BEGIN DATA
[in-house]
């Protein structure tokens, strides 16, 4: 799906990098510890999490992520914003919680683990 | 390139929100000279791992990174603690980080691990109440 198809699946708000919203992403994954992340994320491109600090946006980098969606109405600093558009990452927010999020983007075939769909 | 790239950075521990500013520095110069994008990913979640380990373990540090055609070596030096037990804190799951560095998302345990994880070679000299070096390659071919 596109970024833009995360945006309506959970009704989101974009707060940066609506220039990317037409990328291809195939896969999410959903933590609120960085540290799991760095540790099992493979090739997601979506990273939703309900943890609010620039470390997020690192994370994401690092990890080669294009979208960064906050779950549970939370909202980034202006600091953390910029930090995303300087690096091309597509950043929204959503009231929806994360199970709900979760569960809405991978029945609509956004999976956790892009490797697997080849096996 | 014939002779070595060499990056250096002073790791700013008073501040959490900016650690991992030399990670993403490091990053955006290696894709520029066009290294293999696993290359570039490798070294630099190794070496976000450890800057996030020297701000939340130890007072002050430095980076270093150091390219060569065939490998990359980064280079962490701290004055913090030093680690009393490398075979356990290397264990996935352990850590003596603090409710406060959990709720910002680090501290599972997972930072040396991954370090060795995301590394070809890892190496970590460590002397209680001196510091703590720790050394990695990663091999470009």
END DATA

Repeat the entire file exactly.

[in-house]
């Protein structure tokens, strides 16, 4: 799906990098510890999490992520914003919680683990 | 390139929100000279791992990174603690980080691990109440 198809699946708000919203992403994954992340994320491109600090946006980098969606109405600093558009990452927010999020983007075939769909 | 790239950075521990500013520095110069994008990913979640380990373990540090055609070596030096037990804190799951560095998302345990994880070679000299070096390659071919 596109970024833009995360945006309506959970009704989101974009707060940066609506220039990317037409990328291809195939896969999410959903933590609120960085540290799991760095540790099992493979090739997601979506990273939703309900943890609010620039470390997020690192994370994401690092990890080669294009979208960064906050779950549970939370909202980034202006600091953390910029930090995303300087690096091309597509950043929204959503009231929806994360199970709900979760569960809405991978029945609509956004999976956790892009490797697997080849096996 | 014939002779070595060499990056250096002073790791700013008073501040959490900016650690991992030399990670993403490091990053955006290696894709520029066009290294293999696993290359570039490798070294630099190794070496976000450890800057996030020297701000939340130890007072002050430095980076270093150091390219060569065939490998990359980064280079962490701290004055913090030093680690009393490398075979356990290397264990996935352990850590003596603090409710406060959990709720910002680090501290599972997972930072040396991954370090060795995301590394070809890892190496970590460590002397209680001196510091703590720790050394990695990663091999470009």